This makes the document available on the web for you, or on a Windows application to check out later. The actual scanning ability is pretty good from what we’ve found, and it was very useful. We really like the way that it’s been kept very simplistic, similar to Evernote.
They’ve also made sharing from the desktop available; you can now share directly to email addresses and choose what kind of access they have right from the desktop, which is quite powerful, allowing you to share the files and folders that your team can work on.
Another great feature is the ability to see exactly who is viewing the document. Dropbox includes a little pop up, signaling who in your team is currently viewing, which can be really valuable.
You can then jump into conversation then straight after with them, or you can talk to them separately on a service such as Slack.
There is a new file request area, where you can request access to certain folders or files inside of Dropbox, which is quite powerful because other team members can get involved and request certain items.
They’ve also allowed Microsoft co-authoring inside of Dropbox, too, so now you can collaborate with Microsoft Word online, in a similar way to Google Drive, where you can edit together, but connect that with Dropbox, which is very beneficial.
One of the things that we really enjoy out of all of the productivity features they’ve added recently is commenting. You can now resolve comments, including replying, and it looks great when you’re actually talking to people, whether they’re inside the company or outside the company, especially when they’ve got a profile photo, as it very colorful on that page.
Tagging people is another handy addition, making sure people are notified in a timely fashion, which is beneficial, especially for design teams. They’ve also boosted security inside of Dropbox, letting you securely share, monitor and control who actually has access to all of the viewing and editing of each folder and file. Version history also lets you recover any edits over the past 30 days, which is extremely useful.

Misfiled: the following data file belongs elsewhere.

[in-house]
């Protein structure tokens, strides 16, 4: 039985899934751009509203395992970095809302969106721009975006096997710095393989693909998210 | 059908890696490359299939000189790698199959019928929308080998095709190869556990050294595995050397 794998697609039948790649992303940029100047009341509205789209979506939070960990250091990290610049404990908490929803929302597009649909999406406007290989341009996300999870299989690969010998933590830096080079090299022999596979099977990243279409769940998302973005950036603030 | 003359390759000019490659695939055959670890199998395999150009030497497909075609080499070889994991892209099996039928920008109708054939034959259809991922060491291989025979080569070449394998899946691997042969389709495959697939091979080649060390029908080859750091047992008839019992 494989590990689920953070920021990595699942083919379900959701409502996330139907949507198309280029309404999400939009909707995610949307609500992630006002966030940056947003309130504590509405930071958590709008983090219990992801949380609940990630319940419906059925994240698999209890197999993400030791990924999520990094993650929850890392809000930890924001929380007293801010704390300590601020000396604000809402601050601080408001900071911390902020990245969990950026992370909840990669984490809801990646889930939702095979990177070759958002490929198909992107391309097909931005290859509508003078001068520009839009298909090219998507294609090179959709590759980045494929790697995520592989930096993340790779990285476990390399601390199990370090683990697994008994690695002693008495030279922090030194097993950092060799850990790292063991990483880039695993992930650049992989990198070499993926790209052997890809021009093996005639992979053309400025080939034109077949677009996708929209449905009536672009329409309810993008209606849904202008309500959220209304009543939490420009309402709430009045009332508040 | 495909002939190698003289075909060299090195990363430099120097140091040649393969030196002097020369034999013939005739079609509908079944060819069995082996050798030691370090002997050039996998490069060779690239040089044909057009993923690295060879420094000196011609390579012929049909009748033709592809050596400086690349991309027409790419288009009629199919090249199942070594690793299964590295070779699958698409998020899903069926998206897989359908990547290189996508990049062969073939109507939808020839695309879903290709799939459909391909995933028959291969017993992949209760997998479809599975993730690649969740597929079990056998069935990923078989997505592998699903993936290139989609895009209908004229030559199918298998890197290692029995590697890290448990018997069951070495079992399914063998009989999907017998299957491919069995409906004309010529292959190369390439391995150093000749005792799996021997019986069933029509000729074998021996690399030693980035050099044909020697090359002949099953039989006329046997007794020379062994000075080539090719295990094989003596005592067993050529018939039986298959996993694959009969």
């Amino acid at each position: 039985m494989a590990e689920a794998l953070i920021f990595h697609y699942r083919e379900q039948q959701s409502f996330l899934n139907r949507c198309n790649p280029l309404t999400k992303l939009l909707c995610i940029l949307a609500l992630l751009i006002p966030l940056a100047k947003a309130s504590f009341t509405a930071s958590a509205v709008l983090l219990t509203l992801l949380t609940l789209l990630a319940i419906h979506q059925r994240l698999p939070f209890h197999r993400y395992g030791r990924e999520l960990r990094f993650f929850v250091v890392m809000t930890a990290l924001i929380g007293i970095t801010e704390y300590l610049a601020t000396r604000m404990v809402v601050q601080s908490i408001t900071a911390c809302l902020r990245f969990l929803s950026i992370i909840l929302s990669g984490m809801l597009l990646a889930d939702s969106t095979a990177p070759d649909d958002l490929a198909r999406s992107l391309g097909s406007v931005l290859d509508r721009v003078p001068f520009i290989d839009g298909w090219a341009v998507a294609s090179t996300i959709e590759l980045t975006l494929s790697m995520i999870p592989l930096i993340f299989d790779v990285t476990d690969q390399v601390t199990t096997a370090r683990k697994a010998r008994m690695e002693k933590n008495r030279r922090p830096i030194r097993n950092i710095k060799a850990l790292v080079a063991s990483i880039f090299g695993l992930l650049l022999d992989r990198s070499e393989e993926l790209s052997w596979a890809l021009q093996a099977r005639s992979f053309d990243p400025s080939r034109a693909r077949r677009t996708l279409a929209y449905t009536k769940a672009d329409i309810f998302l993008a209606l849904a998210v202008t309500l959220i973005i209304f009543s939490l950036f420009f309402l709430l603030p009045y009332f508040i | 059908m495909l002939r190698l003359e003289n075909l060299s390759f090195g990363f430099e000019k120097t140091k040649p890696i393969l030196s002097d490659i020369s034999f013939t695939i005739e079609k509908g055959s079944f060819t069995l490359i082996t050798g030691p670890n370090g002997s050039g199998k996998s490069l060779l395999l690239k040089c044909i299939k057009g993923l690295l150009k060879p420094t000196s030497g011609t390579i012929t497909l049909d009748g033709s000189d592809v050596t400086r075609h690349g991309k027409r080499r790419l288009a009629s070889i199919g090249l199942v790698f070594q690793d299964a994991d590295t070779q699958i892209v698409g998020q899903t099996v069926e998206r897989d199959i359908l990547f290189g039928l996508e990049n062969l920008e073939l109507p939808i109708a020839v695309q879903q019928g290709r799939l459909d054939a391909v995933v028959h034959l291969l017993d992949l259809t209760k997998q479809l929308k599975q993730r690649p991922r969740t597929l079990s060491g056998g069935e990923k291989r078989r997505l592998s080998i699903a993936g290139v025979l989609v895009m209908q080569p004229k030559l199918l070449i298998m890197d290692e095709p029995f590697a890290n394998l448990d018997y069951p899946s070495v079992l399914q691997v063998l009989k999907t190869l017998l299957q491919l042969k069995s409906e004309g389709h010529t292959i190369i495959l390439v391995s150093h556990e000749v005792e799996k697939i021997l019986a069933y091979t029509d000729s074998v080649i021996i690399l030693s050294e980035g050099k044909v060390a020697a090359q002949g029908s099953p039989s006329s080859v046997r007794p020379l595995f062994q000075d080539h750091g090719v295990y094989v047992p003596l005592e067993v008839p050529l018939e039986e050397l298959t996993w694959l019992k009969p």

As you can probably tell, Dropbox are really trying to hone in what users want from their service, and it is fantastic. What they’re doing now is just making everything more refined, while focusing in on the business end of things, so that the kind of customers that are coming in want it above other cloud services.
They’re also going to be adding some more Asana/Slack kind of functionality to all of these, very similar to Quip (a service very similar to Dropbox, allowing you to create and share documents, with the ability to edit them too).
Dropbox again is one of those services that will have a very broad range of products. The problem with some other problems is that sub-applications available for these can get confusing for the consumer that is trying to keep things very simple.
Dropbox, in their branding, work and presentation have kept their design very simple, but as they start to add a lot more applications for the consumer, Dropbox needs to make sure their message and their product list is very refined for a brand-new customer.
It could become very easy for the majority of the customers to not use all of the applications that Dropbox offers, with only a fraction of those power users tapping into these extended resources.
DropBox For BusinessA Worthwhile Investment
All in all, we think they’ve added some nice features. Dropbox is continually innovating and we’d love to know what you think of their recent efforts, and what you think we would be good for them to add next.
Also feel free to tell us about any improvements to other platforms that you have found useful, or improvements that you would like to see. This could be any program you desire, such as Evernote, Asana, Trello, Slack and more – all of the productivity applications for you to use at work or in play on in your personal life.
We’re also open to covering anything you’d like to see – just send across your ideas, and we’ll try and cover it as soon as we can. Any and all ideas are appreciated and building content that suits you is always our priority.